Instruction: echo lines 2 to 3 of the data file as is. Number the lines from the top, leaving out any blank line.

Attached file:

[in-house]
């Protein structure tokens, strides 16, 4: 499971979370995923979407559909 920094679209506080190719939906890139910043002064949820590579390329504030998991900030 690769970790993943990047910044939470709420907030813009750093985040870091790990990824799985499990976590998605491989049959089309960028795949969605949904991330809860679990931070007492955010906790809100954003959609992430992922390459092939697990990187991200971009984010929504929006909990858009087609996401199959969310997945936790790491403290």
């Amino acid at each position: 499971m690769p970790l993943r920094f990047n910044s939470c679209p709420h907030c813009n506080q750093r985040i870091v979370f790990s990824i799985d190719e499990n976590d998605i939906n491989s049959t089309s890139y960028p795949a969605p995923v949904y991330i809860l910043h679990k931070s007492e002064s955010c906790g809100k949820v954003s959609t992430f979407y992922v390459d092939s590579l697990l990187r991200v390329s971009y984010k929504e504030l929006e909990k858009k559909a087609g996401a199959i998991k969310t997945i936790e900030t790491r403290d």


């Protein structure tokens, strides 16, 4: 499971979370995923979407559909 920094679209506080190719939906890139910043002064949820590579390329504030998991900030 690769970790993943990047910044939470709420907030813009750093985040870091790990990824799985499990976590998605491989049959089309960028795949969605949904991330809860679990931070007492955010906790809100954003959609992430992922390459092939697990990187991200971009984010929504929006909990858009087609996401199959969310997945936790790491403290």
């Amino acid at each position: 499971m690769p970790l993943r920094f990047n910044s939470c679209p709420h907030c813009n506080q750093r985040i870091v979370f790990s990824i799985d190719e499990n976590d998605i939906n491989s049959t089309s890139y960028p795949a969605p995923v949904y991330i809860l910043h679990k931070s007492e002064s955010c906790g809100k949820v954003s959609t992430f979407y992922v390459d092939s590579l697990l990187r991200v390329s971009y984010k929504e504030l929006e909990k858009k559909a087609g996401a199959i998991k969310t997945i936790e900030t790491r403290d």